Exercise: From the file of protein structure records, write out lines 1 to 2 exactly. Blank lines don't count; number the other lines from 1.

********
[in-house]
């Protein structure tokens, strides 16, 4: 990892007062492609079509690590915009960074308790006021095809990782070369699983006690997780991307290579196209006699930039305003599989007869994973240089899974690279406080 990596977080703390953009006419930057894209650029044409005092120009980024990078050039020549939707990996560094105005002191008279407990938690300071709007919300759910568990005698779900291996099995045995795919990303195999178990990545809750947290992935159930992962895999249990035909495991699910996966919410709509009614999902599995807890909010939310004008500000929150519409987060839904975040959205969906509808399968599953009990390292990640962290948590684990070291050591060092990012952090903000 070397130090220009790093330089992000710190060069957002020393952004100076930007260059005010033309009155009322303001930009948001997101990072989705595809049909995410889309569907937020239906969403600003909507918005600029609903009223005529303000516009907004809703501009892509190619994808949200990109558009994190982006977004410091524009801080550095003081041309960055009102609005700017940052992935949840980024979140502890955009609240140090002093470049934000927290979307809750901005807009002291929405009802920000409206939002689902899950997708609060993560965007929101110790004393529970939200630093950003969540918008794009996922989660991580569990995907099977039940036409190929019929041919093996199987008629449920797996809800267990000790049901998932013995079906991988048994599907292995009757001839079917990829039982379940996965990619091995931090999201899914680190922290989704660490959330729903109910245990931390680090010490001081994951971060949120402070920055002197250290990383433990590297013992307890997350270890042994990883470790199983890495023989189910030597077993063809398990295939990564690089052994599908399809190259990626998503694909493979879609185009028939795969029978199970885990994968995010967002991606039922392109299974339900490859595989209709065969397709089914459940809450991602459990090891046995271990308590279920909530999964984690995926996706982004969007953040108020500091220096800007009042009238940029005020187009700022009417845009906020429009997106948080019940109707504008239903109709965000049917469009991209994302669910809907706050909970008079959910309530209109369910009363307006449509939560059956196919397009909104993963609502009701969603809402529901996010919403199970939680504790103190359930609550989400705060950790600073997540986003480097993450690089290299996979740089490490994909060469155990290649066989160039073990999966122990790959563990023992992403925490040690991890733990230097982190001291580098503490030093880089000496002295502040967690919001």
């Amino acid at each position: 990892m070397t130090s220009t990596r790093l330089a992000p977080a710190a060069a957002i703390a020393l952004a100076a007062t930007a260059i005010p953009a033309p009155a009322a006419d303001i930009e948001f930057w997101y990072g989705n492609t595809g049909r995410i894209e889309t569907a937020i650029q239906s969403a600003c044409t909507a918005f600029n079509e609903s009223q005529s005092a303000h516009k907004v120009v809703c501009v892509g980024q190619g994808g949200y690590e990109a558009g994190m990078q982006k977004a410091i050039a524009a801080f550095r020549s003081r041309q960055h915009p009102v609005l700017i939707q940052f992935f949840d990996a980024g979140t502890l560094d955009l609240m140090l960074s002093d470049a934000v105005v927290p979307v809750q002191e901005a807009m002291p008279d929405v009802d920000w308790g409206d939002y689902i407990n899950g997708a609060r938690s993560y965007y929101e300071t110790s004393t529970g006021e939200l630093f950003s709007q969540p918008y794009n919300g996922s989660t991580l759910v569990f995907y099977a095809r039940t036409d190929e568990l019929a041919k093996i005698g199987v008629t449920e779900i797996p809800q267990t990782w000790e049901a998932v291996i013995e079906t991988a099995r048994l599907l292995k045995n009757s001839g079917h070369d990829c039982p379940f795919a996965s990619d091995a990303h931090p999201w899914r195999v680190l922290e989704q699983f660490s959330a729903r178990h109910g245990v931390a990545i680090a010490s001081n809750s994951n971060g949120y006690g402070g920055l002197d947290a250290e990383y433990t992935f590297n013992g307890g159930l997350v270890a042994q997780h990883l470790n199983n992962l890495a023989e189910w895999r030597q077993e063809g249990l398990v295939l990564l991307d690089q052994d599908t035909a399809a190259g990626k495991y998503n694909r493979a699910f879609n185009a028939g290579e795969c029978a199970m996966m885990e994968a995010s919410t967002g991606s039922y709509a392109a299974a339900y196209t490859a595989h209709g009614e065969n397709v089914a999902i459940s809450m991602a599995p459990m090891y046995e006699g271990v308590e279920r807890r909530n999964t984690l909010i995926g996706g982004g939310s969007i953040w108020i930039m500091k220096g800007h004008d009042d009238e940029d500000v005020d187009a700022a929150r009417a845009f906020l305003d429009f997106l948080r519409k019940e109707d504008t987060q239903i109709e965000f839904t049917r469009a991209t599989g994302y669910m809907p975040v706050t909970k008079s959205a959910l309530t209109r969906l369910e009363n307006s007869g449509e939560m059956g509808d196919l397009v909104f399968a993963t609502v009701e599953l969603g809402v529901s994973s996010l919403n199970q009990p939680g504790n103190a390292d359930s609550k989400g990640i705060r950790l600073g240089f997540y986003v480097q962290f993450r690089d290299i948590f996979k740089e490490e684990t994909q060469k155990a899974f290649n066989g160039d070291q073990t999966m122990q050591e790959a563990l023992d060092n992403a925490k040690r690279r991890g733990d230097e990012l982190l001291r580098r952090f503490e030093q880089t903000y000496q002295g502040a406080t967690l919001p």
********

[in-house]
């Protein structure tokens, strides 16, 4: 990892007062492609079509690590915009960074308790006021095809990782070369699983006690997780991307290579196209006699930039305003599989007869994973240089899974690279406080 990596977080703390953009006419930057894209650029044409005092120009980024990078050039020549939707990996560094105005002191008279407990938690300071709007919300759910568990005698779900291996099995045995795919990303195999178990990545809750947290992935159930992962895999249990035909495991699910996966919410709509009614999902599995807890909010939310004008500000929150519409987060839904975040959205969906509808399968599953009990390292990640962290948590684990070291050591060092990012952090903000 070397130090220009790093330089992000710190060069957002020393952004100076930007260059005010033309009155009322303001930009948001997101990072989705595809049909995410889309569907937020239906969403600003909507918005600029609903009223005529303000516009907004809703501009892509190619994808949200990109558009994190982006977004410091524009801080550095003081041309960055009102609005700017940052992935949840980024979140502890955009609240140090002093470049934000927290979307809750901005807009002291929405009802920000409206939002689902899950997708609060993560965007929101110790004393529970939200630093950003969540918008794009996922989660991580569990995907099977039940036409190929019929041919093996199987008629449920797996809800267990000790049901998932013995079906991988048994599907292995009757001839079917990829039982379940996965990619091995931090999201899914680190922290989704660490959330729903109910245990931390680090010490001081994951971060949120402070920055002197250290990383433990590297013992307890997350270890042994990883470790199983890495023989189910030597077993063809398990295939990564690089052994599908399809190259990626998503694909493979879609185009028939795969029978199970885990994968995010967002991606039922392109299974339900490859595989209709065969397709089914459940809450991602459990090891046995271990308590279920909530999964984690995926996706982004969007953040108020500091220096800007009042009238940029005020187009700022009417845009906020429009997106948080019940109707504008239903109709965000049917469009991209994302669910809907706050909970008079959910309530209109369910009363307006449509939560059956196919397009909104993963609502009701969603809402529901996010919403199970939680504790103190359930609550989400705060950790600073997540986003480097993450690089290299996979740089490490994909060469155990290649066989160039073990999966122990790959563990023992992403925490040690991890733990230097982190001291580098503490030093880089000496002295502040967690919001």